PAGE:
I will repeat what I said when I reviewed The Terminator Omnibus, Vol. 1: nobody can hold a candle to Dark Horse Comics when it comes to reprints of older comics. Their omnibus editions are excellent collections of previously published material, in full color on high-quality paper. If you’re interested in the comics they’re reprinting, you can’t do better even with the original issues in hand.
That said, Aliens Omnibus, Vol. 1 is not very good. Yes, it’s a collection assembled with the highest production standards available, but when the content’s iffy things can only be improved by cosmetics by so much.
Dark Horse first started publishing Aliens comics in 1988, just two years after the release of that seminal film. Alien 3 hadn’t yet been released, so it was an open question as to where things would go from there. The comics collected in this volume of the Aliens Omnibus series attempt to answer that question. Or at least they did.
After Alien 3 came out and the characters of Newt and Hicks were removed from the storyline (spoiler alert!), these early Aliens comics were “remastered” to change certain salient points: namely that Newt and Hicks were the main characters of these sequel comics. Taking place some 15 years after the events in Aliens, the comics concern themselves with the further adventures of Hicks and an all-grown-up Newt in the ongoing war against the aliens. In an attempt to drag the comics into continuity with the films, these characters were renamed Wilks and Billie and the events on LV-426 transplanted to a world called Rim.
This is a rough spot that continues to be a problem throughout the three miniseries collected in Aliens Omnibus, Vol. 1. The stories don’t make a whole lot of sense unless they involve Hicks and Newt, and the problem gets worse the further into the collection one goes. By the time Ripley shows up in the third miniseries, entitled “The Female War,” even the editorial hands at Dark Horse have all but given up, leaving Hicks and Newt’s names intact here and there in the text.
Which doesn’t address the quality, or lack thereof, in the collection at large. Are the stories any good, regardless of the weirdness ensuing from the name changes? Well, yes and no.
As I mentioned, the bulk of the book is taken up with three reprinted miniseries, beginning with Dark Horse’s very first foray into the licensed-comic biz, “Outbreak.” Originally presented in black-and-white over six issues, “Outbreak” is fully colorized for its presentation in the omnibus. The story, by Mark Verheiden, involves two major threads: an expedition to the alien homeworld and an invasion by the aliens on Earth.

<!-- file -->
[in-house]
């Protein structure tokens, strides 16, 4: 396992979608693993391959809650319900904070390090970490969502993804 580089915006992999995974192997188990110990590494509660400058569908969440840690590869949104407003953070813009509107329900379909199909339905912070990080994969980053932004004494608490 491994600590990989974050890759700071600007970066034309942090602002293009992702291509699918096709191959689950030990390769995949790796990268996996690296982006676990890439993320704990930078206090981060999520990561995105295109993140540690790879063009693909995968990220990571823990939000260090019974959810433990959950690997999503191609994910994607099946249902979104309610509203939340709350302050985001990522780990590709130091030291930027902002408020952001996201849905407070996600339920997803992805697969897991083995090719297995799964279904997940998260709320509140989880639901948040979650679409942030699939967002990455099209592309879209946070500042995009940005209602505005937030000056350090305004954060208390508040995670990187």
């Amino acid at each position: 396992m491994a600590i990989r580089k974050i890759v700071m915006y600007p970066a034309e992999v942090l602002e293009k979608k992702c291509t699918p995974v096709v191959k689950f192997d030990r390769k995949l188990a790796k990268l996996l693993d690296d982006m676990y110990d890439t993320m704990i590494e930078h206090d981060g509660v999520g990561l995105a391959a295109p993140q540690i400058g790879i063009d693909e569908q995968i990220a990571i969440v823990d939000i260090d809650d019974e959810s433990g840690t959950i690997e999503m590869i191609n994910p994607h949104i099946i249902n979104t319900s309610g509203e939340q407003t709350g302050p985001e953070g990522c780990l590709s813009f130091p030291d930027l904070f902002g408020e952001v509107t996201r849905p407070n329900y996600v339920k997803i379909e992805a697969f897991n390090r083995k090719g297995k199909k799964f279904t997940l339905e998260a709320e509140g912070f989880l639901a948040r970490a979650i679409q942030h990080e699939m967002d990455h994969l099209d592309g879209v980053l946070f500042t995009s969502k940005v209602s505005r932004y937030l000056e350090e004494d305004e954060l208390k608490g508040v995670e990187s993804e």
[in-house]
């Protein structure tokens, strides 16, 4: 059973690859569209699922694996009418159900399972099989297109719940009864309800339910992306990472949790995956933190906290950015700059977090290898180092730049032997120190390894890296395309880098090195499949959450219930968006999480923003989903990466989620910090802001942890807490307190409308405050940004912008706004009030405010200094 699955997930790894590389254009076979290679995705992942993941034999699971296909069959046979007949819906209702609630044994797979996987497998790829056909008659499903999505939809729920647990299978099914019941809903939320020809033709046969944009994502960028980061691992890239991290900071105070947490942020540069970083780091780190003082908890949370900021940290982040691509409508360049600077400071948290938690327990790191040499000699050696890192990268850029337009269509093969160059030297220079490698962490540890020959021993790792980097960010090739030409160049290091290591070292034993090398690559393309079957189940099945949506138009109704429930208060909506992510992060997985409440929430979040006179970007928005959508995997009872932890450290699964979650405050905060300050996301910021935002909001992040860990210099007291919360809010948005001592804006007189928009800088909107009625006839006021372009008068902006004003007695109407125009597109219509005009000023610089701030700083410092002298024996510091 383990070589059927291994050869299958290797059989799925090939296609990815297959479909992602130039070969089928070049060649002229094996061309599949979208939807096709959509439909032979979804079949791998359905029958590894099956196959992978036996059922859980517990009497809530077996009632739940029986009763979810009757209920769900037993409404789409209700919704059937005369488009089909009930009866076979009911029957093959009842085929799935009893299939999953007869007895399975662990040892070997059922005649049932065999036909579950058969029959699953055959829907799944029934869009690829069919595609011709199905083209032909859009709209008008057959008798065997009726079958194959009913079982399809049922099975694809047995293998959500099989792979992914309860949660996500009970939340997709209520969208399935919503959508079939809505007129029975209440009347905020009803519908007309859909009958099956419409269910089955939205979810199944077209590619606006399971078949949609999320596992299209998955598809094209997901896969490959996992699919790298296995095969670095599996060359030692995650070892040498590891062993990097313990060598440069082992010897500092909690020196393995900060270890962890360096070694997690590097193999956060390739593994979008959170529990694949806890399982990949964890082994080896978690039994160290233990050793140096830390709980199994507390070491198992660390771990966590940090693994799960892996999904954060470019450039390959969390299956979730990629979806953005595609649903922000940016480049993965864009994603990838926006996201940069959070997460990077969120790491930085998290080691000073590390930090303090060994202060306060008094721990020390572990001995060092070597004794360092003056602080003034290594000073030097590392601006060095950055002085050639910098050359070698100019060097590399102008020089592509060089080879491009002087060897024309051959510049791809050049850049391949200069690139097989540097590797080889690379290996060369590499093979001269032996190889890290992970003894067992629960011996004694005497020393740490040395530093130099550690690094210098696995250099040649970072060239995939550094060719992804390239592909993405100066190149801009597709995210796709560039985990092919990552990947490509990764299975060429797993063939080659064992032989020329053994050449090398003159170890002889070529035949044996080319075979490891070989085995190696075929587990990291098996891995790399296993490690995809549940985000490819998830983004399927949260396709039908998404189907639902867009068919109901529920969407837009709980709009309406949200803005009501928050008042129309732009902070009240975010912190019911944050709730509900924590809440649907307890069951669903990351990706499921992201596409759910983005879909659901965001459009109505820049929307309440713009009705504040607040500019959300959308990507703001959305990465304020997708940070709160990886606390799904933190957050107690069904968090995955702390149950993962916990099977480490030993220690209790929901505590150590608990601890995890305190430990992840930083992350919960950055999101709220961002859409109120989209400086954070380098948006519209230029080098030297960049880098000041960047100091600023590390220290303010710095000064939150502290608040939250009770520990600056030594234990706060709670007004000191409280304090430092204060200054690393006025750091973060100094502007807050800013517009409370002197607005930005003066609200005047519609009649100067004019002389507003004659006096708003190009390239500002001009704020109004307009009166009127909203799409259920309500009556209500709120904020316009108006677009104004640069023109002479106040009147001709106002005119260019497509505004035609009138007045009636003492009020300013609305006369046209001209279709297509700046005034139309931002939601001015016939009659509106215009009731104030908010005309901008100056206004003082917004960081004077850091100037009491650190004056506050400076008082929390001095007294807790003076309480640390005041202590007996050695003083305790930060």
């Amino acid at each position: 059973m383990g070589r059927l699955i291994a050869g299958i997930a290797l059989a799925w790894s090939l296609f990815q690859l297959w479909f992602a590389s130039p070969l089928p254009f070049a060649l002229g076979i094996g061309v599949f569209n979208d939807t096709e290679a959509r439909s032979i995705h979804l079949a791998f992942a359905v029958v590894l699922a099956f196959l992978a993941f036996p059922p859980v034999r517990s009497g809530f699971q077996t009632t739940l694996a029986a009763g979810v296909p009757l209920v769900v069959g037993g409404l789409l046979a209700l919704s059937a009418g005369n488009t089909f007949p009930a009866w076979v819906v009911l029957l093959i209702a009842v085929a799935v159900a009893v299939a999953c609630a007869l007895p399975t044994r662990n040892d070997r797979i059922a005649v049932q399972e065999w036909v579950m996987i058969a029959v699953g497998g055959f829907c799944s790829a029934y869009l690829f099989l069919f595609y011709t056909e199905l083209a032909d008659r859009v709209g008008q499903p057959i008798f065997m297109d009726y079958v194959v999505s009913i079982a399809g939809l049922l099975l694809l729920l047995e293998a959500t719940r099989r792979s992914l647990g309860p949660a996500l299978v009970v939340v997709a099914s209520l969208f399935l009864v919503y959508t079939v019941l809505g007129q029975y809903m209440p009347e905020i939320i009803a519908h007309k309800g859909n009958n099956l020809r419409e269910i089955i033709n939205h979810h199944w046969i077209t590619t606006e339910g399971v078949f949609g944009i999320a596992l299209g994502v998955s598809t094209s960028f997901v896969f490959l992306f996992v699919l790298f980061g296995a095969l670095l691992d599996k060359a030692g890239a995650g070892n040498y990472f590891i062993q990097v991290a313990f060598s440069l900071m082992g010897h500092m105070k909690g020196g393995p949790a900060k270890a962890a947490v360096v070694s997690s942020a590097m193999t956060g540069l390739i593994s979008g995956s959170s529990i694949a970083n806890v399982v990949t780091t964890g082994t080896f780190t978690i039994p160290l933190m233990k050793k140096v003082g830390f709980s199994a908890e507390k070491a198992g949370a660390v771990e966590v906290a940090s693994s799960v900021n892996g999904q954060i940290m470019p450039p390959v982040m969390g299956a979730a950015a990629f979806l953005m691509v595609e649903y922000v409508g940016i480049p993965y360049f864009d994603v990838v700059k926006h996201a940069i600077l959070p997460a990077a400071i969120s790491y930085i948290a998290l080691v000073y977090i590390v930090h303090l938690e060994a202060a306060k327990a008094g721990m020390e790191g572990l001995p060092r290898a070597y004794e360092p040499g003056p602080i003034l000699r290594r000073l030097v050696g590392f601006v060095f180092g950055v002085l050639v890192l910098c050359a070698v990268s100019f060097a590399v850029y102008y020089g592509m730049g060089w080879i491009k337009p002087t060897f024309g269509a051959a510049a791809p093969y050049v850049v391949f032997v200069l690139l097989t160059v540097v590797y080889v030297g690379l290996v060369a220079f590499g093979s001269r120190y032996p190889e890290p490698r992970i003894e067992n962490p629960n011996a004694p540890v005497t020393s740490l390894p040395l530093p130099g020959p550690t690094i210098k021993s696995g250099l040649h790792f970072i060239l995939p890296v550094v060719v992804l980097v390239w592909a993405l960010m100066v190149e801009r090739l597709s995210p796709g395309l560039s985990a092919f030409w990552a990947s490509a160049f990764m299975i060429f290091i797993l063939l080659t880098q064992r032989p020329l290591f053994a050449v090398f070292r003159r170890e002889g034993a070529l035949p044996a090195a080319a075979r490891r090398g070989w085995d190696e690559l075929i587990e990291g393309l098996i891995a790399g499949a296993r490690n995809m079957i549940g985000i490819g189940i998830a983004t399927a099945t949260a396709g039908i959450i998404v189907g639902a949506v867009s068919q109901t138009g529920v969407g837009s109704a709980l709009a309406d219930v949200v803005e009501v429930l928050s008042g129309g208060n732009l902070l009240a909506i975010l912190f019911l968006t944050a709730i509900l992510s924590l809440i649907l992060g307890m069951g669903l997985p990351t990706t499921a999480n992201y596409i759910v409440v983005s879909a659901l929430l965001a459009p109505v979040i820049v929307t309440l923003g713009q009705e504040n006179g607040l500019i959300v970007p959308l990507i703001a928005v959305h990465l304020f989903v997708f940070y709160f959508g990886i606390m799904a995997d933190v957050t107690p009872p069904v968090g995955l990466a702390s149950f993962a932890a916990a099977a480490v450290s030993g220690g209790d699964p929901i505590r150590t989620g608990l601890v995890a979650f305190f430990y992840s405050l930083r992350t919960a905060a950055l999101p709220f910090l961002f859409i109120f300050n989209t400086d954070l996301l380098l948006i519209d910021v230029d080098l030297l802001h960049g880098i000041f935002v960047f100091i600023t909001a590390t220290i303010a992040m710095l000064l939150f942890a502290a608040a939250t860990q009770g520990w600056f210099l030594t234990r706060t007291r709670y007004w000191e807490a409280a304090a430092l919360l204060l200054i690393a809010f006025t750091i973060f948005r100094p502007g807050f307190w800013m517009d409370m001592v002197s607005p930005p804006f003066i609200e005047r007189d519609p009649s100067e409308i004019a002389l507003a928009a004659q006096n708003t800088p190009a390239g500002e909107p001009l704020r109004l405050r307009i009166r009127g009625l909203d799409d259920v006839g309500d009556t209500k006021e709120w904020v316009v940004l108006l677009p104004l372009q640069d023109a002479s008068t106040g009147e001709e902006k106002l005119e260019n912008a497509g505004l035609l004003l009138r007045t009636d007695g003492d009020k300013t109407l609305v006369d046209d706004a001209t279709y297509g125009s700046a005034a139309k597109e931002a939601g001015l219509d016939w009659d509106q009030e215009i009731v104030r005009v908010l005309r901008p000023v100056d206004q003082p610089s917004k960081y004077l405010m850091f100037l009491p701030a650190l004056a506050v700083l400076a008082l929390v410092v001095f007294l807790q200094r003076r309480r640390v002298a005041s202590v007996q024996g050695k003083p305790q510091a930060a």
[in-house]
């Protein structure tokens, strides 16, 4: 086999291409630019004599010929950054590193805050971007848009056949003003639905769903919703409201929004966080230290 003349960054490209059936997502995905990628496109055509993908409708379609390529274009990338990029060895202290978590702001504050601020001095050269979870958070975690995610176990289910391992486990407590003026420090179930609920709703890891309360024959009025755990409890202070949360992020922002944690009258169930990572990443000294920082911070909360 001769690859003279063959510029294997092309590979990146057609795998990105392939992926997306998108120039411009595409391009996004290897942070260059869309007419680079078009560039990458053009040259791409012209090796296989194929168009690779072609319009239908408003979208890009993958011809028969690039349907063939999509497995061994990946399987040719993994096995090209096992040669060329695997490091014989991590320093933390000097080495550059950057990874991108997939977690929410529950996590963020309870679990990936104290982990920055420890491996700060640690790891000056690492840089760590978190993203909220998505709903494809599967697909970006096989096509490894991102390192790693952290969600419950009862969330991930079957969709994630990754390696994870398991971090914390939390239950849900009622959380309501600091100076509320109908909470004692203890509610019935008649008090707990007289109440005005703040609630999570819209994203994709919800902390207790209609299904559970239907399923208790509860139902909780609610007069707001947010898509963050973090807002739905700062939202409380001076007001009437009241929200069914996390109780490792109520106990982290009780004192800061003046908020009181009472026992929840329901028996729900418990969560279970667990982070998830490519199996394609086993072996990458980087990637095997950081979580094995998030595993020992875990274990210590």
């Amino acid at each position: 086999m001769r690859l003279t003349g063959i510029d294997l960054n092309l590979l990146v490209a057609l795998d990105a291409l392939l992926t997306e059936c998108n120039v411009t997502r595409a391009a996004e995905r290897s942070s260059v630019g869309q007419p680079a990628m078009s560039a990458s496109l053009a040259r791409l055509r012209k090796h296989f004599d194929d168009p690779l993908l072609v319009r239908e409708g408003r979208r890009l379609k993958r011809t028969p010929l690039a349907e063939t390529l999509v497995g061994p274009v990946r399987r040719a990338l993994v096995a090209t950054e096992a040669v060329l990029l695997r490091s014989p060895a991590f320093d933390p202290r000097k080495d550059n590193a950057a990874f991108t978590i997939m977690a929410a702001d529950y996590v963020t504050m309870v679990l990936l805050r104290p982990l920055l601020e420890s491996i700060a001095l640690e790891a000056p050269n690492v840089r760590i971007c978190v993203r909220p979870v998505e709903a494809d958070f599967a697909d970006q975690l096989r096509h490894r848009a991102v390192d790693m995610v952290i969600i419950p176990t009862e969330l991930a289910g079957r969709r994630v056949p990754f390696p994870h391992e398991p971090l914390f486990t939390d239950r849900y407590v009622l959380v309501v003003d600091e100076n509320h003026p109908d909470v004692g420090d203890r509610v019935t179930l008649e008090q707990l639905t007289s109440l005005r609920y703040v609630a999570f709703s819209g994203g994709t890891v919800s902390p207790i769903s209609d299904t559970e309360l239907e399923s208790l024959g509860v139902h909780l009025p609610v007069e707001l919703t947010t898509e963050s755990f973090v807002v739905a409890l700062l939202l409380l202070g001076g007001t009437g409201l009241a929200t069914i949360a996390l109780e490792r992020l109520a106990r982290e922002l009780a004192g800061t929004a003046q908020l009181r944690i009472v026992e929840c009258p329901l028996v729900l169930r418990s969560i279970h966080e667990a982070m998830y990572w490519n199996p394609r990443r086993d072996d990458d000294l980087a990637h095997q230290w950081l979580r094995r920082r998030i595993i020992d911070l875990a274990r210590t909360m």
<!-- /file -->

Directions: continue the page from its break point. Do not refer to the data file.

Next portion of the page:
The alien-homeworld part of the story isn’t all that great, involving far less carnage than one would expect. It’s also somewhat pointless in the end, because the aliens get loose on Earth without any input one way or the other from our heroes. By the time they manage to come back, the planet is overrun (spoiler alert!), which paves the way for a pretty bleak ending.
By far the best part of the book comes in the second miniseries, “Nightmare Asylum.” With a much tighter script by Verheiden and fully painted artwork by Den Beauvais, it involves an offworld colony where a maniacal general believes he’s figured out a way to train the aliens to do his bidding. As you can probably imagine, he’s deluding himself, but how things develop is worth checking out.
“Nightmare Asylum” ends with the return of Ripley and the third miniseries, “Female War,” picks up directly from there. While “Outbreak” has its weaknesses, “Female War” is easily the worst part of the book, with sketchy writing and art by Sam Kieth that doesn’t really hold together well. It’s in “Female War” when the editors also stop trying to force the whole “Billie” and “Wilks” thing down our throat or when, as I said, they started slipping up. It’s pretty clear from the writing that Billie is Newt and the story makes no sense otherwise.
A couple of incidental pieces round out the book, including a brief bit about the life-cycle of the alien. The last story continues the plot from the three miniseries, but doesn’t add much. It could easily have been left out.
From what I understand, the subsequent omnibuses are not so closely tied to the movies and feature a broader range of characters. This is a good thing, as the Billie/Wilks charade serves only to confuse the issue and cripple the stories. Like I say, “Nightmare Asylum” is a good one, but it’s also the story that’s least like Aliens, so getting away from the source material might not be such a bad idea.
In terms of value, Alien Omnibus, Vol. 1 will get you these stories at a fraction of what they’d cost you to obtain the original issues, so there’s that. In terms of entertainment… that’s an iffier question. It is possible to enjoy the stories, but it’s pretty clear that Dark Horse was new at this movie tie-in thing. Let’s hope for better results in future volumes.